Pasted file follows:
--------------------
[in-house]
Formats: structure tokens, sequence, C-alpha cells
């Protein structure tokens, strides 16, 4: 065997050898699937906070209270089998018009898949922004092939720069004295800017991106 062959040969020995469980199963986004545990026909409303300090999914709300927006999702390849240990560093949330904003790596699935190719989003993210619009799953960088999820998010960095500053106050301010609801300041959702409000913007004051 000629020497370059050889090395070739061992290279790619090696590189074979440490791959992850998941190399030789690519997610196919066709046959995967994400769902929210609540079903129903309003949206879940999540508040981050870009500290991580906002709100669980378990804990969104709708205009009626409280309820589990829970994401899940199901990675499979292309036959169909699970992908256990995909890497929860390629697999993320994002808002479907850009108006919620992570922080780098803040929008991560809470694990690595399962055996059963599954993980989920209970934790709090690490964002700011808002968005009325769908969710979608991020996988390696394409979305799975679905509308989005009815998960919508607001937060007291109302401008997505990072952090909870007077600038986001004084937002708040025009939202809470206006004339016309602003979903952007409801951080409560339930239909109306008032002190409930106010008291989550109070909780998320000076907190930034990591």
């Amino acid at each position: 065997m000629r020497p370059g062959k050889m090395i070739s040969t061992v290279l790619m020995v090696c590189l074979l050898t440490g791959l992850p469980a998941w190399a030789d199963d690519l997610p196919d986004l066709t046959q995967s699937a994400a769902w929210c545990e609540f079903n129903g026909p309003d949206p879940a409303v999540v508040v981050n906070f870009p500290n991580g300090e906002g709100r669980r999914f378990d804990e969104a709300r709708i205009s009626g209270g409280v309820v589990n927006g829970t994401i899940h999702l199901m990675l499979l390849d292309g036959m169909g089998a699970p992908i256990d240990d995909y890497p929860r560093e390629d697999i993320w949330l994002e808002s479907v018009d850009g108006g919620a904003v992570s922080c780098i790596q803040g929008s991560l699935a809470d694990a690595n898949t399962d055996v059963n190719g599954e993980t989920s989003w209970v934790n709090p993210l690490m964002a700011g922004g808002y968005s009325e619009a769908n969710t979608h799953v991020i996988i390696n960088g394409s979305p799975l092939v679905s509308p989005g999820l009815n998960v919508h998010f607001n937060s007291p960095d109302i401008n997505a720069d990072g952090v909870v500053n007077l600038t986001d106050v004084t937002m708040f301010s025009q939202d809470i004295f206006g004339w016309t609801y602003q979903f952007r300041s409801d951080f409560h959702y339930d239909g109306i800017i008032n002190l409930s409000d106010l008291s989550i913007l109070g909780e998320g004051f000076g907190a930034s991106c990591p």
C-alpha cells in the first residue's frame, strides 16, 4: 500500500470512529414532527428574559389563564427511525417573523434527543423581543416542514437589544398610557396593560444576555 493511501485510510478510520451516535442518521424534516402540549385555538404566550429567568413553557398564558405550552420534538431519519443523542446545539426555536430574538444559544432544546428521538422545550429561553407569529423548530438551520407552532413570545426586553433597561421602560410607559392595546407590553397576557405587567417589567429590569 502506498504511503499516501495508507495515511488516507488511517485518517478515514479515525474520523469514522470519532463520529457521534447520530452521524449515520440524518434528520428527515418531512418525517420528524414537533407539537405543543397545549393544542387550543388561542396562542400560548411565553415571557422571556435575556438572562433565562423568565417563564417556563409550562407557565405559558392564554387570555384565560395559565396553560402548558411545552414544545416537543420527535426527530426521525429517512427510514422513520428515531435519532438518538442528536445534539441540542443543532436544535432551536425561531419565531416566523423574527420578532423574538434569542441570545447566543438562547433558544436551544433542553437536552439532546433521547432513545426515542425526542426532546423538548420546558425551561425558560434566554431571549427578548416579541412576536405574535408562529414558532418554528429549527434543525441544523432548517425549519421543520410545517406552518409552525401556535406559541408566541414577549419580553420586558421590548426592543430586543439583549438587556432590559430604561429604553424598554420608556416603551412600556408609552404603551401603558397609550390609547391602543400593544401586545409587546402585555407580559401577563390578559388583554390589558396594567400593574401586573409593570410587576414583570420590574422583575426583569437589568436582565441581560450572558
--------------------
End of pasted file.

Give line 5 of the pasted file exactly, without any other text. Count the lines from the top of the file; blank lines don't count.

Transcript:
C-alpha cells in the first residue's frame, strides 16, 4: 500500500470512529414532527428574559389563564427511525417573523434527543423581543416542514437589544398610557396593560444576555 493511501485510510478510520451516535442518521424534516402540549385555538404566550429567568413553557398564558405550552420534538431519519443523542446545539426555536430574538444559544432544546428521538422545550429561553407569529423548530438551520407552532413570545426586553433597561421602560410607559392595546407590553397576557405587567417589567429590569 502506498504511503499516501495508507495515511488516507488511517485518517478515514479515525474520523469514522470519532463520529457521534447520530452521524449515520440524518434528520428527515418531512418525517420528524414537533407539537405543543397545549393544542387550543388561542396562542400560548411565553415571557422571556435575556438572562433565562423568565417563564417556563409550562407557565405559558392564554387570555384565560395559565396553560402548558411545552414544545416537543420527535426527530426521525429517512427510514422513520428515531435519532438518538442528536445534539441540542443543532436544535432551536425561531419565531416566523423574527420578532423574538434569542441570545447566543438562547433558544436551544433542553437536552439532546433521547432513545426515542425526542426532546423538548420546558425551561425558560434566554431571549427578548416579541412576536405574535408562529414558532418554528429549527434543525441544523432548517425549519421543520410545517406552518409552525401556535406559541408566541414577549419580553420586558421590548426592543430586543439583549438587556432590559430604561429604553424598554420608556416603551412600556408609552404603551401603558397609550390609547391602543400593544401586545409587546402585555407580559401577563390578559388583554390589558396594567400593574401586573409593570410587576414583570420590574422583575426583569437589568436582565441581560450572558